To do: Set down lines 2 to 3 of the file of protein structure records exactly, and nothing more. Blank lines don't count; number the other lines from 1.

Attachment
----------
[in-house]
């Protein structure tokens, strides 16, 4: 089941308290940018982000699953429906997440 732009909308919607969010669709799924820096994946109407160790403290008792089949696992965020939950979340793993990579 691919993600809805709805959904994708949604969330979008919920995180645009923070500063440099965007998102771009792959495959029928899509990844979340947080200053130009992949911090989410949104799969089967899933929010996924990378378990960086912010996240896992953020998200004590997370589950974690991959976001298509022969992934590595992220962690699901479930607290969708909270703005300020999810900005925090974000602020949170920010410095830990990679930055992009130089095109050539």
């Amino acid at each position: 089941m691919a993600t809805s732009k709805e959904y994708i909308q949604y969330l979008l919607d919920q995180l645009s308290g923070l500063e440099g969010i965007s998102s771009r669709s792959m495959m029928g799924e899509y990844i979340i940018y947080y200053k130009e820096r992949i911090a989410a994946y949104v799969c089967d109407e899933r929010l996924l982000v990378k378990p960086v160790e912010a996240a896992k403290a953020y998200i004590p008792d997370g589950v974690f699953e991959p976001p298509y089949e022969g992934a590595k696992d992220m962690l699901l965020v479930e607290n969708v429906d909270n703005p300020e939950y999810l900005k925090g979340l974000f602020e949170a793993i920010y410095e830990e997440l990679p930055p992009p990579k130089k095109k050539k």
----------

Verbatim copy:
């Protein structure tokens, strides 16, 4: 089941308290940018982000699953429906997440 732009909308919607969010669709799924820096994946109407160790403290008792089949696992965020939950979340793993990579 691919993600809805709805959904994708949604969330979008919920995180645009923070500063440099965007998102771009792959495959029928899509990844979340947080200053130009992949911090989410949104799969089967899933929010996924990378378990960086912010996240896992953020998200004590997370589950974690991959976001298509022969992934590595992220962690699901479930607290969708909270703005300020999810900005925090974000602020949170920010410095830990990679930055992009130089095109050539």
């Amino acid at each position: 089941m691919a993600t809805s732009k709805e959904y994708i909308q949604y969330l979008l919607d919920q995180l645009s308290g923070l500063e440099g969010i965007s998102s771009r669709s792959m495959m029928g799924e899509y990844i979340i940018y947080y200053k130009e820096r992949i911090a989410a994946y949104v799969c089967d109407e899933r929010l996924l982000v990378k378990p960086v160790e912010a996240a896992k403290a953020y998200i004590p008792d997370g589950v974690f699953e991959p976001p298509y089949e022969g992934a590595k696992d992220m962690l699901l965020v479930e607290n969708v429906d909270n703005p300020e939950y999810l900005k925090g979340l974000f602020e949170a793993i920010y410095e830990e997440l990679p930055p992009p990579k130089k095109k050539k």